Wednesday, July 26, 2017

Dr. Bender Quoted in August, 2017 issue of Women's Running

Dr. Bender was quoted in the article "My Toes Hurt," in the August, 2017 edition of Women's Running, written by Nicole Radziszewski. This article explains why poorly fitting shoes and the repetitive pressure that running creates on the toes and toenails can create several issues: blood to form under nails, painful toenails, loosening of nails, bacterial infections, and fungal nails. Shoes with a bigger toe box and proper length can minimize toe pain in runners. Check out the article at your local book or magazine store or request a copy from Dr. Bender!

Monday, June 19, 2017

Can I stop this ingrown nail from coming back?

Ingrown toenails can be pesky, annoying, painful, and also may interfere with our lives. They make shoes, sports, and even daily activities challenging. Ingrown nails can be caused by genetics, improper shoe gear, incorrect cutting of the nail, trauma or injuries to the nail, fungus or psoriasis, and other causes. There are many patients who get this condition repeatedly and want to permanently correct it, so what can be done? There is a procedure called a matrixectomy which can solve this problem of recurrent ingrown nails. After numbing up the toe with an injection, a portion of nail is removed from the area where the ingrown nail is occurring. A chemical called phenol is applied to the area, so the nail border will no longer regrow. There is a longer recovery time for this procedure than when the nail is simply removed. However, the problem of recurrent ingrown nails can be solved with this matrixectomy. It is important to note that this procedure cannot be performed if there is an infection in the nail or surrounding tissue, and there are certain patients who are not ideal candidates for this procedure. Please see your podiatrist to see if it will work for you! Dr. Bender, oakparkpodiatry.com

Monday, June 12, 2017

Keeping Children's feet Safe in the Summer

School is out in Oak Park. Camp is in session. The pools and parks are open and busy. Now is the time to think about keeping your children's feet safe for the summer. Here are some handy tips! 1. No barefoot walking! It is important to have a supportive gym shoe or sandal on when playing outside. Barefoot kids can step on twigs, leaves, rocks, and other outdoor items when they are having fun in the yard or park. This can lead to pain, blisters, sores, and infection if not treated properly. Worse yet, walking around the pool locker rooms or snack bars without shoes can cause kids or adults to develop warts (a virus that loves warm, moist environments). 2. Wear supportive shoes! Many flip flops offer no support to the feet and are not recommended for children's growing feet. Running and playing in these types of shoes makes kids (and adults!) less stable, and each summer people come into the office with blisters, abrasions, broken toes, and pain from flip flops. Want to know about some supportive shoe options for kids or adults...ask me! 3. Keep the feet dry! After a swim in the pool, make sure to dry the feet before putting on socks and shoes, as it will reduce the chance of warts, athlete's foot, blisters, and foot odor. Also, it is important to change the socks frequently during the summer months for these same reasons. Keeping an extra pair in a camp bag or gym bag allows kids to change their socks if they feel damp. 4. Come to the office if something looks or feels funny! It is so much easier to treat one wart before it multiplies and spreads. A mildly tender ingrown nail is much easier to treat before it becomes infected. Finally, heel pain and other aches are easier to control if you come to the office sooner. oakparkpodiatry.com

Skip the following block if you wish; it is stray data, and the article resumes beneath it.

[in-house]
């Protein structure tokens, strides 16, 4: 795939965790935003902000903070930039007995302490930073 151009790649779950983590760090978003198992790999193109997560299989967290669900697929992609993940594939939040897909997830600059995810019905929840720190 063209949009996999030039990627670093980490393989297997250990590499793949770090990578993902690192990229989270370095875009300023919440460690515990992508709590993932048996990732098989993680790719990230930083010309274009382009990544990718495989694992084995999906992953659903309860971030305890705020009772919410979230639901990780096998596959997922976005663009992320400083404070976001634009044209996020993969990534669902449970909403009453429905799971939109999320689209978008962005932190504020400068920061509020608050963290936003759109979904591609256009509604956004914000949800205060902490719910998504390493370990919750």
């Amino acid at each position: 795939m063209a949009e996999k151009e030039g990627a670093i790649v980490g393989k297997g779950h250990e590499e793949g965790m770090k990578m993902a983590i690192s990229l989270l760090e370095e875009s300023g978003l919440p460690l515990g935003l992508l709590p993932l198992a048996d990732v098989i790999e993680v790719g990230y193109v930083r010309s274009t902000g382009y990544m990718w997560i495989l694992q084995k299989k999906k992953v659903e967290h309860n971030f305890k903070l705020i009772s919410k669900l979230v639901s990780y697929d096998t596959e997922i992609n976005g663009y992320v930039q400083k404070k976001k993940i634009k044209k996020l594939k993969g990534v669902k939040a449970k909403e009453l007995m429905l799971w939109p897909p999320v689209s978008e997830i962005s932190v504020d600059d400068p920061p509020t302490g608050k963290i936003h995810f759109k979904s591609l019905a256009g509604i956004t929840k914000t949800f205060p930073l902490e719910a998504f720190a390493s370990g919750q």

Monday, May 22, 2017

Warm Weather and Warts

As the temperatures start to rise, people are more eager to be outside and to be active. This is concerning for a nagging foot condition like warts. Warts are caused by a virus that thrives on warm, sweaty feet. During warm weather, warts can spread and flourish. It is important to seek treatment of these annoying and painful bumps or spots on the feet with a podiatrist. There are many in office and at home treatments that can be curative over time, as warts usually do not go away after just one treatment. In addition to treatment by a doctor, the patient should make some changes as well. First, it is essential to keep the feet as dry as possible by changing socks regularly, using powder or spray on the feet to keep them dry, and drying them thoroughly after bathing or sports. Second, airing out the shoes, and even spraying them out with lysol is helpful as the virus that causes warts often lives in our warm, hot shoes along with fungi and bacteria. It is also important not to touch the warts with your hands or fingers, and if you do, the hands should be washed to prevent spread. Have a nagging wart? Give us a call, 708-763-0580, or visit us at oakparkpodiatry.com for online scheduling.